When encountering missing frames, the decoder may duplicate previous frames, show black frames to maintain a constant framerate (thus temporarily adding new content that did not exist in the source video), or simply skip ahead to the next frame. 

If frames are duplicated, this causes problems during labeling because the annotator is working on a frame that doesn't exist in the original video and is not preserved after the annotation session. This is most problematic when you get further into the dataset serialization process, and you end up with more annotated frame data than actual frames. This scenario will cause annotations to be out of sync with the image data which in the end has the same negative effect as really inaccurate annotations.


Fixing missing frames

Once detected (usually by using presentation timestamp (PTS) metadata), fixing individual clips requires a straightforward re-encoding step. After re-encoding, you'll still be missing frames, but the video will be internally consistent and the number (and order) of annotated frames will match the new re-encoded reference video. The video is essentially "re-striped" meaning every frame will have a new pts_time with the expected interval. 

Missing frames aren't a big deal as long as you are able to identify when they occur and re-stripe the video.

Compression artifacts

Lossy compression algorithms typically rely on a GOP (group of pictures) mechanism in order to reduce the data required to represent the video. There are three major picture types in video compression: 

  1. I‑frames (Intra-coded picture): higher fidelity I-frames can essentially stand alone as "full" frames, what we would think of as a complete image.
  2. P‑frames (Predicted picture): P-frames store interpolated data from the previous I or P-frames, each new P-frame is essentially just the changes in the image from the previous frame.
  3. B‑frames (Bidirectional predicted picture): B-frames also use intra-frame compression, but are informed by both previous and future I-frames and P-frames. 

By Cmglee - Own work, CC BY-SA 4.0,


Problems with compression artifacts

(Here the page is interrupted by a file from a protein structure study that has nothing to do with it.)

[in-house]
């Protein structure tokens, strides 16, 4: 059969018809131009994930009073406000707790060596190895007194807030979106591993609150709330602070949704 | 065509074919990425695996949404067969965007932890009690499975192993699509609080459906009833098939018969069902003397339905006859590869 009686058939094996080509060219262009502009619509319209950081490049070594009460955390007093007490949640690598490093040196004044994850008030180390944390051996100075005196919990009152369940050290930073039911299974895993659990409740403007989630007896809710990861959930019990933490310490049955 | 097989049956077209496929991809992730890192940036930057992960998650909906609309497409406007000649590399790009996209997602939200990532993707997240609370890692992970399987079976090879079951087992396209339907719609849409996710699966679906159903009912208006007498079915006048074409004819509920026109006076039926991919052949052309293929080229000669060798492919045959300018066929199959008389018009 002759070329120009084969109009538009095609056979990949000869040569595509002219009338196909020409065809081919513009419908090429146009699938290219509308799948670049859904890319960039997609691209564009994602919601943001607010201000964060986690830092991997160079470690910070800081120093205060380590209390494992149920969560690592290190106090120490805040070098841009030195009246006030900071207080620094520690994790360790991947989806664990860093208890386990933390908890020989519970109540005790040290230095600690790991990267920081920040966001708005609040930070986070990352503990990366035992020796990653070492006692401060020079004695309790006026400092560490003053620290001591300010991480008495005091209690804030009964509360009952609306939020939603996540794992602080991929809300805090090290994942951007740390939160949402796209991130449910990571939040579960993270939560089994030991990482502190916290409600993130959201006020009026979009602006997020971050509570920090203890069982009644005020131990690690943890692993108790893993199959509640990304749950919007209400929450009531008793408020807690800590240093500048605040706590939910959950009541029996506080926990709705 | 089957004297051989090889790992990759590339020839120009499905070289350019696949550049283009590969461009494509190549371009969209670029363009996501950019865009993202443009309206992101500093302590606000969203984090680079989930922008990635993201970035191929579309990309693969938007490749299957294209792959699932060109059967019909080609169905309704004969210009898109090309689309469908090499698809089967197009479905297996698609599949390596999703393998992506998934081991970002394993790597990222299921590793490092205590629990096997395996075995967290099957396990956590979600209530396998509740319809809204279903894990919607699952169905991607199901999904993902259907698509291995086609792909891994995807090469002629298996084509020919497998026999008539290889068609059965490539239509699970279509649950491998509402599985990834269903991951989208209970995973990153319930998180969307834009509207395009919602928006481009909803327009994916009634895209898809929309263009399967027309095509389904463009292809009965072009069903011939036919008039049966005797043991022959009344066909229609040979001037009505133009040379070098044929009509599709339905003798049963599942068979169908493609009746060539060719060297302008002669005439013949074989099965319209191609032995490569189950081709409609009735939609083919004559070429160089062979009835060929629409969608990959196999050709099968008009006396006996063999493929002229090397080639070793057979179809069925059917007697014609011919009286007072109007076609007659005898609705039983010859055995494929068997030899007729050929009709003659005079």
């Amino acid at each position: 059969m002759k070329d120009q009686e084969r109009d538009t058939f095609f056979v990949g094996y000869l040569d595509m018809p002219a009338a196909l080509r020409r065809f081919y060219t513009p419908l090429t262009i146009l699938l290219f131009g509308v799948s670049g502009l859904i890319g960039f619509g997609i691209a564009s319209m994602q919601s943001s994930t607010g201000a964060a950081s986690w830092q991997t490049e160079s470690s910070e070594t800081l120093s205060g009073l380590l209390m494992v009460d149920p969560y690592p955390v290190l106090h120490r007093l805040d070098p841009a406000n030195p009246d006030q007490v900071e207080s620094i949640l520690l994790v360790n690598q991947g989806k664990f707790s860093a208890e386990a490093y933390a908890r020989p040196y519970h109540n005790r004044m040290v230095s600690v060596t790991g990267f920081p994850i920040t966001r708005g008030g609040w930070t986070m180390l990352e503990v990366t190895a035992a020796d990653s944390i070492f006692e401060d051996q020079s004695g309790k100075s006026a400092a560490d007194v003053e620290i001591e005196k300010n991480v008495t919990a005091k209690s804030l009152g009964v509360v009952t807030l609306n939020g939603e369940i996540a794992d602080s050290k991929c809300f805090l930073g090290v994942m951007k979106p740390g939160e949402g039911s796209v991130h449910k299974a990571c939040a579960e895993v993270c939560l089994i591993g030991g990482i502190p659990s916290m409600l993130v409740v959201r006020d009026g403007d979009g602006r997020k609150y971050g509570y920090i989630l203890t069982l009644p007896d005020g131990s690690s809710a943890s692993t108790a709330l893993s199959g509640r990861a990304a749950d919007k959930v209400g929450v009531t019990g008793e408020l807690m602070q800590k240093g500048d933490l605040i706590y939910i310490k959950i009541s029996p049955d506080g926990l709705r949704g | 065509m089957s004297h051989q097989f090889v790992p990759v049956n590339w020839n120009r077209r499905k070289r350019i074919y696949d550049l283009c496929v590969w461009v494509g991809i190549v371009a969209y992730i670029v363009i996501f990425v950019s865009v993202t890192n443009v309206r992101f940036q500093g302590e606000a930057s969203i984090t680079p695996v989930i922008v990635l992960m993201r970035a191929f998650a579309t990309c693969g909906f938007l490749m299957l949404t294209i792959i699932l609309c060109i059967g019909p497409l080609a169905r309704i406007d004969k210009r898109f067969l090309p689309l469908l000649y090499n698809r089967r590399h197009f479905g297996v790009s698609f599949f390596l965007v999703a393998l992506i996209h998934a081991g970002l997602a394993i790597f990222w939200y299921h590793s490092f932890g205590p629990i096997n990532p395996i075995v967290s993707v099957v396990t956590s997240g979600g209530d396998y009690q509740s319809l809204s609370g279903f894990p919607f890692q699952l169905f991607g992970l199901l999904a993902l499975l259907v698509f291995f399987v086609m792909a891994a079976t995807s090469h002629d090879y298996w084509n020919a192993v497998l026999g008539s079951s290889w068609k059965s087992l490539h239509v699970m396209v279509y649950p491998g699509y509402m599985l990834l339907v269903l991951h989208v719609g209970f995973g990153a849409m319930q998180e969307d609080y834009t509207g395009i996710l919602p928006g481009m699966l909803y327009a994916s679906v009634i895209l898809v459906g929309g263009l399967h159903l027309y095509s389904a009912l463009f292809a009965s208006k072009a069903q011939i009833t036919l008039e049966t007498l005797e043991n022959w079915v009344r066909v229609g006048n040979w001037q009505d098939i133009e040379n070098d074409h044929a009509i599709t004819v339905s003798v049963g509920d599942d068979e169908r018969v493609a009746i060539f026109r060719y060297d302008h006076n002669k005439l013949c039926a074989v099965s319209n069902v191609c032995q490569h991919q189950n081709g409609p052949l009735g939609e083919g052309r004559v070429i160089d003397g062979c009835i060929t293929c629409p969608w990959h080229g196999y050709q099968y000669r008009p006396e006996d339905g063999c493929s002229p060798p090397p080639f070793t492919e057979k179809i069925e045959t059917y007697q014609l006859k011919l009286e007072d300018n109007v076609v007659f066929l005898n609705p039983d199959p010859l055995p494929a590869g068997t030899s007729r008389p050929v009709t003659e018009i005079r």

The important thing to understand is that an error in one frame can cause artifacts in the entire GOP, essentially the frames between I-frame boundaries. Unfortunately, it's very common to see portions of a clip contain encoder induced compression artifacts that are attributable to corruption instead of bitrate or color-depth-induced quantization.


Normal video on the left side, visible P-frame corruption on the right side. Observe color and shape irregularities, increased posterization. (Ignore the lack of perfect synchronization between sides for this example.)


Most video annotation tools handle issues by forcing pre-processing. Alegion doesn’t. 

Many competing video annotation companies force a pre-processing step for video data in order to address issues with ground truth video files.

This forced pre-processing step is problematic for three big reasons:

  1. It’s time-consuming. Choosing to treat the video as sequences of images or forcing a pre-processing step adds a HUGE amount of time, complexity, and compute overhead when working at production scale. 

  2. You lose quality. Any time a video is re-encoded (transcoded), there will be a loss in quality. Additionally, most customers want to control the encoding profile, and many competing video annotation systems do not provide this flexibility.

  3. You risk mismatched data. If your videos are pre-processed by their system and you are not given a new reference video along with your labels, it’s not guaranteed that the annotations will match up with your original videos. 

Alegion provides a video validation tool that can be integrated into your processing pipeline and handles the creation of specific remediation commands to ensure your video is pristine before beginning annotation


Landing “Generations Ahead” of the Video Annotation Competition

We launched Alegion Control, our self-service video annotation offering in November 2020 to great acclaim. One market response described Control as “generations ahead” of the competition. 

The launch of Alegion Control was informed by over a year of learnings built upon real world customer engagements. Our ability to produce cutting-edge solutions comes from Alegion’s company culture and our commitment to solve for our customers, both for their present needs and in anticipation of future needs.

Alegion is proud to work with some of the biggest innovators in the space as they build their next-generation computer vision models. If you have questions or want to learn more, please reach out to


Curious about Alegion Control? Get your first 150 hours of annotation for free when you sign up today.